Archbishop Gomez began his remarks by pointing out a remarkable coincidence: As it happened, July 11 was not only the Feast of St. Benedict but also the 475th anniversary of the excommunication of King Henry VIII by Pope Clement VII, a fact that was news to many of us at the conference. In the Archbishop's words, " This day of infamy marks the day in which England formally fell out of communion with Rome."
He went on to point out that here we are, 475 years later, under a Pope whose patron is St. Benedict, and who has repeatedly emphasized the importance of the Church's communio. Archbishop Gomez again:
Our Holy Father reminds us that we must be one in Christ and this union is ratified every time we celebrate the Holy Eucharist. Moreover, our union with one another is further realized when at each Mass, the celebrant invokes the name of the Holy Father in Rome.In other words, to be in communion with the Holy Father is to be in communion with the whole Church, a church that is big enough to accommodate a number of liturgical variations, including Anglican Use. Another excerpt:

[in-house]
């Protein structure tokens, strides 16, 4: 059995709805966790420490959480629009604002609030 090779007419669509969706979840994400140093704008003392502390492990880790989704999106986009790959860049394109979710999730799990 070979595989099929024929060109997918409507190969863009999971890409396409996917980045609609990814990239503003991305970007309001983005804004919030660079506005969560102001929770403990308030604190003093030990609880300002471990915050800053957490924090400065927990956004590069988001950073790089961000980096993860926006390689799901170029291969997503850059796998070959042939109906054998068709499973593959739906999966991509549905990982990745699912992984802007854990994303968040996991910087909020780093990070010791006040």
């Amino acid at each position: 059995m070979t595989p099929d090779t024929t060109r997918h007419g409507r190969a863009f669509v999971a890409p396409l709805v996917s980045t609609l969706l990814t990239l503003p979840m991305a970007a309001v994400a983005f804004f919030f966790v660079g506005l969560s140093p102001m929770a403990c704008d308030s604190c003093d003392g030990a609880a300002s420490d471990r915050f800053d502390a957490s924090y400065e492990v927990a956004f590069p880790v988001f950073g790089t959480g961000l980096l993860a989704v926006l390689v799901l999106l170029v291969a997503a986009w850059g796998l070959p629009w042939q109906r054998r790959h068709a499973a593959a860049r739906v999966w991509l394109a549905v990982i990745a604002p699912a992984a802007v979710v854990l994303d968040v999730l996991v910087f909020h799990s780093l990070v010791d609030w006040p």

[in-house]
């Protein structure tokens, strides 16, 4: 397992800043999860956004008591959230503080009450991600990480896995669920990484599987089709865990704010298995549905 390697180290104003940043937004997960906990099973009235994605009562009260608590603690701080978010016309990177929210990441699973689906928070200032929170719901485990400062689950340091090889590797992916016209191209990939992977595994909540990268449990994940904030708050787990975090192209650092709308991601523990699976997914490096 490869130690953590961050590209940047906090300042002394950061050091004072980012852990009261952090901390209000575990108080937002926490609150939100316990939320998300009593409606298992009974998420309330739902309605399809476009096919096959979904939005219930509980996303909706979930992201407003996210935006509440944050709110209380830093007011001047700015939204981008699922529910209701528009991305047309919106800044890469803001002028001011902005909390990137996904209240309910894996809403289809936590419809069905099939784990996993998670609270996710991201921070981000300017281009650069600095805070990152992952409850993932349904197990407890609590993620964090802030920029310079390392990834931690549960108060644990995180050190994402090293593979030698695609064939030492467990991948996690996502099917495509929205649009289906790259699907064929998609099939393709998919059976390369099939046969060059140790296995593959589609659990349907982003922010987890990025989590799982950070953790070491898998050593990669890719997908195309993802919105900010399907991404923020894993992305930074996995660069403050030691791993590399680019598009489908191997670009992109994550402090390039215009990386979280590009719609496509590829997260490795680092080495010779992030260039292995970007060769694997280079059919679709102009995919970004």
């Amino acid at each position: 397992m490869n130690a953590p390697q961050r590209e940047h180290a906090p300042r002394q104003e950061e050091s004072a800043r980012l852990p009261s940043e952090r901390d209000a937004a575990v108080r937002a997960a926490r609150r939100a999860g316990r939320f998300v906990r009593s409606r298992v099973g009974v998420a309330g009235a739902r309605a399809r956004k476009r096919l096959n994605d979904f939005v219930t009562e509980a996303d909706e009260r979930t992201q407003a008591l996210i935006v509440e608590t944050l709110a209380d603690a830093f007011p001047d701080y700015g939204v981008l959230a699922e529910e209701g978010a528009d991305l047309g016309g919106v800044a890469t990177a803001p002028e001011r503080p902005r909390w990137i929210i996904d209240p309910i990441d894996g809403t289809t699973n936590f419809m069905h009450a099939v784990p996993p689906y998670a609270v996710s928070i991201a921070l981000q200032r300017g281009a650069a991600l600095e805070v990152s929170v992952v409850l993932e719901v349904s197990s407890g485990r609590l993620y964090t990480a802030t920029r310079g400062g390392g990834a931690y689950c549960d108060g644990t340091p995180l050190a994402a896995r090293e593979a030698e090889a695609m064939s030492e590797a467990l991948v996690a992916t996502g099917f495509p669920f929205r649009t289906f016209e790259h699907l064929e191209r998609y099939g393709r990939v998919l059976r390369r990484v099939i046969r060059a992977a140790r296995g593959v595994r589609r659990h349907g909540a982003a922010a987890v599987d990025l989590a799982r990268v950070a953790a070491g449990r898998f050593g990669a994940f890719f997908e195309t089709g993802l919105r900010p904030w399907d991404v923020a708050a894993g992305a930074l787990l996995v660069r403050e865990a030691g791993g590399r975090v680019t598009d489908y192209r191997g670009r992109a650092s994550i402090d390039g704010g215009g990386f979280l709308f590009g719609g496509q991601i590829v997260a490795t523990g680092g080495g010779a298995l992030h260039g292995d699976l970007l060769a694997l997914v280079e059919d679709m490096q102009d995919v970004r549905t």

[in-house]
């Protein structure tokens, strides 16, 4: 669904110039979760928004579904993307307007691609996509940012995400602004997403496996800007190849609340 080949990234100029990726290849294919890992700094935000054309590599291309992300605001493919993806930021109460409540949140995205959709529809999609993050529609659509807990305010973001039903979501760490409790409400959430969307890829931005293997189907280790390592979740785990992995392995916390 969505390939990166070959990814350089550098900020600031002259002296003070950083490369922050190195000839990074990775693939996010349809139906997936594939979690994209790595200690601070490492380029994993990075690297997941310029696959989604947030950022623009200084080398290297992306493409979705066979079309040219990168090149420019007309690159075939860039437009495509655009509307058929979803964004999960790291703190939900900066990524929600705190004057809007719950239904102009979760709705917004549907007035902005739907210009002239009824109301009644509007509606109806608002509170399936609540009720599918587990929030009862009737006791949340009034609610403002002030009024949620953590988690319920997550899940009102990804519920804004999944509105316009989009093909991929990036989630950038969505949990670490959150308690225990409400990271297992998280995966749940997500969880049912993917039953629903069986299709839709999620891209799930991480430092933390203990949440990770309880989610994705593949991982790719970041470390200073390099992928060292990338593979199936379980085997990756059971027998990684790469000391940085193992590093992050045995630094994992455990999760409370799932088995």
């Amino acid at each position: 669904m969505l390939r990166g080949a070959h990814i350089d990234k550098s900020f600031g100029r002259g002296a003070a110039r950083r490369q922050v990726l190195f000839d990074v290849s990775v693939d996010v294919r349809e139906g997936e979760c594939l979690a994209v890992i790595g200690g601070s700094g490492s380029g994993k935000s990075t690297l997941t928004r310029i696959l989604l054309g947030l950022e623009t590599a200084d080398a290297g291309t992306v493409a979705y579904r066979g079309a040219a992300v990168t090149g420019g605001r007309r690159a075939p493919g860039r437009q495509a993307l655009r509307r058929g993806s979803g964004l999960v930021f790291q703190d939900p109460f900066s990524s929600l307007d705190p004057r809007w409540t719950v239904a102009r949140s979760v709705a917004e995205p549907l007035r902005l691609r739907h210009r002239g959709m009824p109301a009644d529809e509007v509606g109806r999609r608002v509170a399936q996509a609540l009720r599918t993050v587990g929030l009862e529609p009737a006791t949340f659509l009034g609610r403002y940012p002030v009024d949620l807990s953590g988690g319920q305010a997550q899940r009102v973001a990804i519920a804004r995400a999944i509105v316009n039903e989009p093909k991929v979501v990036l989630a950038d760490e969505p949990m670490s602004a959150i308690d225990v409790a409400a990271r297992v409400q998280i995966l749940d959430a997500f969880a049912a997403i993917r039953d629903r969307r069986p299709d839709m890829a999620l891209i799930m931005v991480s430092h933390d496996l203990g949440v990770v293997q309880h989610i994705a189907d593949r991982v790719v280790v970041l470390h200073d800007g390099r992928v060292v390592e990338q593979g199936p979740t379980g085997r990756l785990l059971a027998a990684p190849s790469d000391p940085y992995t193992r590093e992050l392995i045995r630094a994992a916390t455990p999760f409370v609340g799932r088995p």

Although we may share liturgical variations, we are united in the Eucharist and we celebrate our communio with one another by being in constant communion with our bishops and, ultimately, with the successor of Peter.In connection with this sad anniversary of King Henry's (and Thomas Cranmer's) excommunication, a new edition of Henry VIII's Defence of the Seven Sacraments, published in 1521 in response to Martin Luther's "heresy" (the King's own word). A new edition of the book, which earned Henry the title, "Defender of the Faith" from Pope Leo X, has been published by Saint Gabriel Communications. The book is pictured at right. To find out more about the book or to order a copy, click here.